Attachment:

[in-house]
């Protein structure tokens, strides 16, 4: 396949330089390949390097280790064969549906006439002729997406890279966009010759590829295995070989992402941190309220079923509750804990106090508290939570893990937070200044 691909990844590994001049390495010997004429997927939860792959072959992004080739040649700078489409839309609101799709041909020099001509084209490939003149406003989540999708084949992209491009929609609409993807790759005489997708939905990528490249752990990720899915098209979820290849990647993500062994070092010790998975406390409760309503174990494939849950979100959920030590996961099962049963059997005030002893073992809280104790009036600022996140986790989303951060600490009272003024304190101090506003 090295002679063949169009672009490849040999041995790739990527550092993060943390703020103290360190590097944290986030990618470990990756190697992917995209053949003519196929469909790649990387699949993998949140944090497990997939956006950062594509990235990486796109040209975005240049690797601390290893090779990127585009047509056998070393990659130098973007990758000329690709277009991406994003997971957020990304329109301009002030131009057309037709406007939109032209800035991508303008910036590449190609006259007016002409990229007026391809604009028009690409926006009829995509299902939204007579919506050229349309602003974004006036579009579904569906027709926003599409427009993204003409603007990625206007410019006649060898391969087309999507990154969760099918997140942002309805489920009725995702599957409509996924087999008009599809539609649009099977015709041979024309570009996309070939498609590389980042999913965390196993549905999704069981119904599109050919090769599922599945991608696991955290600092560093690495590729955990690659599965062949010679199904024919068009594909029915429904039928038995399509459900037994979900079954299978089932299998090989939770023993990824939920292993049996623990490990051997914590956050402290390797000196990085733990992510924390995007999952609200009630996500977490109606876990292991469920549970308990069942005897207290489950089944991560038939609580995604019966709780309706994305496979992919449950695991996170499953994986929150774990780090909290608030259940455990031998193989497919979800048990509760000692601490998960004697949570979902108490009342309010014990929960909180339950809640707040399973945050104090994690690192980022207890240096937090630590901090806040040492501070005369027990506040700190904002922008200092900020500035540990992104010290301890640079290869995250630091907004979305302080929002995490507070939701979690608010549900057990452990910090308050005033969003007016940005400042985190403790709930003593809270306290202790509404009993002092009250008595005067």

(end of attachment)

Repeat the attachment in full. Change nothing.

[in-house]
């Protein structure tokens, strides 16, 4: 396949330089390949390097280790064969549906006439002729997406890279966009010759590829295995070989992402941190309220079923509750804990106090508290939570893990937070200044 691909990844590994001049390495010997004429997927939860792959072959992004080739040649700078489409839309609101799709041909020099001509084209490939003149406003989540999708084949992209491009929609609409993807790759005489997708939905990528490249752990990720899915098209979820290849990647993500062994070092010790998975406390409760309503174990494939849950979100959920030590996961099962049963059997005030002893073992809280104790009036600022996140986790989303951060600490009272003024304190101090506003 090295002679063949169009672009490849040999041995790739990527550092993060943390703020103290360190590097944290986030990618470990990756190697992917995209053949003519196929469909790649990387699949993998949140944090497990997939956006950062594509990235990486796109040209975005240049690797601390290893090779990127585009047509056998070393990659130098973007990758000329690709277009991406994003997971957020990304329109301009002030131009057309037709406007939109032209800035991508303008910036590449190609006259007016002409990229007026391809604009028009690409926006009829995509299902939204007579919506050229349309602003974004006036579009579904569906027709926003599409427009993204003409603007990625206007410019006649060898391969087309999507990154969760099918997140942002309805489920009725995702599957409509996924087999008009599809539609649009099977015709041979024309570009996309070939498609590389980042999913965390196993549905999704069981119904599109050919090769599922599945991608696991955290600092560093690495590729955990690659599965062949010679199904024919068009594909029915429904039928038995399509459900037994979900079954299978089932299998090989939770023993990824939920292993049996623990490990051997914590956050402290390797000196990085733990992510924390995007999952609200009630996500977490109606876990292991469920549970308990069942005897207290489950089944991560038939609580995604019966709780309706994305496979992919449950695991996170499953994986929150774990780090909290608030259940455990031998193989497919979800048990509760000692601490998960004697949570979902108490009342309010014990929960909180339950809640707040399973945050104090994690690192980022207890240096937090630590901090806040040492501070005369027990506040700190904002922008200092900020500035540990992104010290301890640079290869995250630091907004979305302080929002995490507070939701979690608010549900057990452990910090308050005033969003007016940005400042985190403790709930003593809270306290202790509404009993002092009250008595005067």